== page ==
Osama bin Laden is dead, radio stations are playing tough-sounding Toby Keith and patriotic Lee Greenwood songs, and the Washington Nationals are even giving away free tickets to military members, in a broad-based gesture of gratitude for 10 years of dogged pursuit of the terrorist rogue. Pundits are deconstructing the raid and its planning to outlandish levels of detail, and some are even declaring the raison d’etre for the U.S.military and civilian mission in Afghanistan to be an expired mandate. Even sports talk radio has interrupted its usual blather about the athletic crisis of the day to focus on the successful raid on Osama bin Laden’s compound in Abbottabad, Pakistan. It is like the bicentennial, a Presidential inauguration, and V-E Day, all rolled into one. Before America gets carried away on the winds of triumph, we need to take a deep breath and unpack what has been accomplished, the strategic second order effects, and the task that remains before us.
The killing of bin Laden will prove to be little more than a first down in an epic championship football game – a game which has an unknown score, will last an indeterminate number of quarters, and will be played at an unknown cost to the team owners, coaches and players. The popular media is abuzz with calls to bring the troops home, irrespective of the strategic judgments which require U.S. and allied support to the Afghan government – to develop a functional, stable government that manages the national economy, provides essential services to its citizens, and exercises a monopoly on violence within its borders – and which therefore provides an inhospitable sanctum for transnational terrorists. In the era of persistent conflict, the U.S. must be wary of a penalty flag for excessive and premature celebration. National pride in the destruction of a murderous and sworn enemy of the state and our society is natural and even commendable. We must take pains to ensure it is kept in perspective. In the words of Winston Churchill, this is not even the beginning of the end, but perhaps the end of the beginning.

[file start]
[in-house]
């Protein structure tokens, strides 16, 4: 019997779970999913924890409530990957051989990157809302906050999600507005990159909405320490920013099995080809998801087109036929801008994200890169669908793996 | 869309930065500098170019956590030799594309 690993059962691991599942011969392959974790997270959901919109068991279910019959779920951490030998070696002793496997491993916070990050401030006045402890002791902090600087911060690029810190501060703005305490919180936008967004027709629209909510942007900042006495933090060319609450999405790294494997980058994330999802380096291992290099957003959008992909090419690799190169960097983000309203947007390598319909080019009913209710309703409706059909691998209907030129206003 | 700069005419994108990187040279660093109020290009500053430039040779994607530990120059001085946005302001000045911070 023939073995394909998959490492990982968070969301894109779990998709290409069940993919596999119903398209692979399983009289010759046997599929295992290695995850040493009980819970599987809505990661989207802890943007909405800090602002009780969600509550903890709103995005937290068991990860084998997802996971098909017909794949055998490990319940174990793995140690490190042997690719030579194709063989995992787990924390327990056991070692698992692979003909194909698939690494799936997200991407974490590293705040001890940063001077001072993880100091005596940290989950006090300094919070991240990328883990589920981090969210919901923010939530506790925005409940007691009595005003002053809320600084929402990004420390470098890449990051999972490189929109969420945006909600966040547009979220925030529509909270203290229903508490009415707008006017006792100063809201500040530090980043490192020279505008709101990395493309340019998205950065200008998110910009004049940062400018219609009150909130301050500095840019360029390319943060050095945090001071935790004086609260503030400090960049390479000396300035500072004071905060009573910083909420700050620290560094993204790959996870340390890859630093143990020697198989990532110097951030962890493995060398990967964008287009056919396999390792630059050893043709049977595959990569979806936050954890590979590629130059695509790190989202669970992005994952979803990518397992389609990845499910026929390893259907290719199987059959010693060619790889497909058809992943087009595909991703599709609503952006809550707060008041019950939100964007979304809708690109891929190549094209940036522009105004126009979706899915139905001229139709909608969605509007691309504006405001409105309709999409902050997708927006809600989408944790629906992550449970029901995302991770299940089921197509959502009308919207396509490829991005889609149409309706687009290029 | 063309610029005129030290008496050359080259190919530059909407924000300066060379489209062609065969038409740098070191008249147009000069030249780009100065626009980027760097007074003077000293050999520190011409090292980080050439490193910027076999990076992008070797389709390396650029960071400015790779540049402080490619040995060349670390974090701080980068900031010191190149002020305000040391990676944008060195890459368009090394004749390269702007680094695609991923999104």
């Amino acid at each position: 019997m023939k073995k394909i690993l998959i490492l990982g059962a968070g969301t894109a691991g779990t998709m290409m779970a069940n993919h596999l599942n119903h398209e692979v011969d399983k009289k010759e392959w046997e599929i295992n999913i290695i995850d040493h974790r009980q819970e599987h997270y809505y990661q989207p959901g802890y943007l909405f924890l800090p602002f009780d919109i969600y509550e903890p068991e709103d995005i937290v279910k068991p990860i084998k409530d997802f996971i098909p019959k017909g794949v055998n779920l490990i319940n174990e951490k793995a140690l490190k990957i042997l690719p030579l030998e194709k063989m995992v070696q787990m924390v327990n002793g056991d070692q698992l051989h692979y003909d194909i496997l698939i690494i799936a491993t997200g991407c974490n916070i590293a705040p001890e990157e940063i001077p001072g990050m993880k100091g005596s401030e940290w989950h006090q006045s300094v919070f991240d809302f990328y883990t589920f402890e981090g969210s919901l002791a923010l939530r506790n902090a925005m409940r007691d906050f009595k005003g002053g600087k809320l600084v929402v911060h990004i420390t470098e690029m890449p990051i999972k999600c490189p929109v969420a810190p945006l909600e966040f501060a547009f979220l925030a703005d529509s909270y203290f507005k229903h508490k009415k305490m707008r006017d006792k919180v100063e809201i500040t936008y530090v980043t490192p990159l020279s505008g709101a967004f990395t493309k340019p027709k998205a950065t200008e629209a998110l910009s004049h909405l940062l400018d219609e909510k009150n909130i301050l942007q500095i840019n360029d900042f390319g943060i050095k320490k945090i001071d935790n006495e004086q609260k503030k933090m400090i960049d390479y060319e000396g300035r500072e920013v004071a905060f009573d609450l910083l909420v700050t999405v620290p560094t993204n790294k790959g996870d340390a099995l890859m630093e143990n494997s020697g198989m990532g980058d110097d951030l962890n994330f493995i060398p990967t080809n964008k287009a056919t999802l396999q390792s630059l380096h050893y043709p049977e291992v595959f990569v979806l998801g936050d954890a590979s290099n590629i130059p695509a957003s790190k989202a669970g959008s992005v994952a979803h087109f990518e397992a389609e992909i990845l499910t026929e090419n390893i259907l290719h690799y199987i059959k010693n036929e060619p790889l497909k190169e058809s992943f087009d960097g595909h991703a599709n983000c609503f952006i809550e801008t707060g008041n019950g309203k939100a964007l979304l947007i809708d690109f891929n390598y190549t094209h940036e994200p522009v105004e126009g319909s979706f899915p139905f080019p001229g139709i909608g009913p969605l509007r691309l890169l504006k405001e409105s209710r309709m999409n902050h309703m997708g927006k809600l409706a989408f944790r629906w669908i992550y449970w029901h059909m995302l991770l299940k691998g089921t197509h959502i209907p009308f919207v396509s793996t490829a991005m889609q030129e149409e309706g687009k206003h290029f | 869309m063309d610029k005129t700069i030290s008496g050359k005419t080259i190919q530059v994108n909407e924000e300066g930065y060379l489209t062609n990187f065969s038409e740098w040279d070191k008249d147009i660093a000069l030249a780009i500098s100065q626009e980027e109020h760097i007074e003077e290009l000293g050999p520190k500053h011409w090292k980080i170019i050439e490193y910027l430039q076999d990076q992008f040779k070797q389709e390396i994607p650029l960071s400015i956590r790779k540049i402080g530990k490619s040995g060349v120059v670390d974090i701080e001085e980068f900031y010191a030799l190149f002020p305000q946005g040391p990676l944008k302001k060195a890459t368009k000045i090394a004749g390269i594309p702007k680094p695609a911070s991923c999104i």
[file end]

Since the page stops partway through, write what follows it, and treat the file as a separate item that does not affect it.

Moreover, we must collectively consider the risk that bin Laden’s killing poses in the context of the Arab Spring. As freedom and possibility roil the cauldron of repressive and stricken societies from Tunisia east to Bahrain, and from Yemen north to Syria, governments like that of Pakistan, suffering from a legitimacy deficit, are candidates for popular resistance. Especially in the case of Pakistan, such instability could be catastrophic. First, let us be crystal clear about what occurred: the United States inserted a special operations team under CIA operational control to conduct a covert action (a raid) over 100 miles deep into the sovereign territory of Pakistan, well beyond the “normal” strike range of Predators and their Hellfire Missiles in the FATA and Northwest Territory. This raid struck a city just a few miles north of the capital city of Islamabad, resulting in the death of a Muslim inhabitant under the theoretical, if not explicit, protection of the Pakistani government. The raid was roughly the equivalent of a Mexican army hit squad flying 100 miles into Arizona to kill a member of a drug cartel seeking refuge in Tucson – it clearly constitutes a serious incursion onto the sovereignty and an affront to the authority of an admittedly erratic ally – one with at least a couple dozen sets of nuclear weapons components and 180 million residents who are skeptical of, if not hostile to, the Zardari government. In the milieu of political unrest generally sweeping Muslim North Africa and Asia, bin Laden’s death and the American raid, whether undertaken with the Pakistani government’s consent, over the government’s objection, or without its knowledge, could serve as a catalyst introducing unprecedented and extraordinarily dangerous instability into South Asia.
American euphoria over bin Laden’s death is a rational reaction to the elimination of the face of radical Islamism. Bin Laden’s adherents will doubtless seek revenge, if such retaliatory plans are not already in the early execution stages. We must, as a nation, take careful stock of what bin Laden’s death means in the continuing struggle against radicalism and consider concepts for mitigating instability in volatile regions.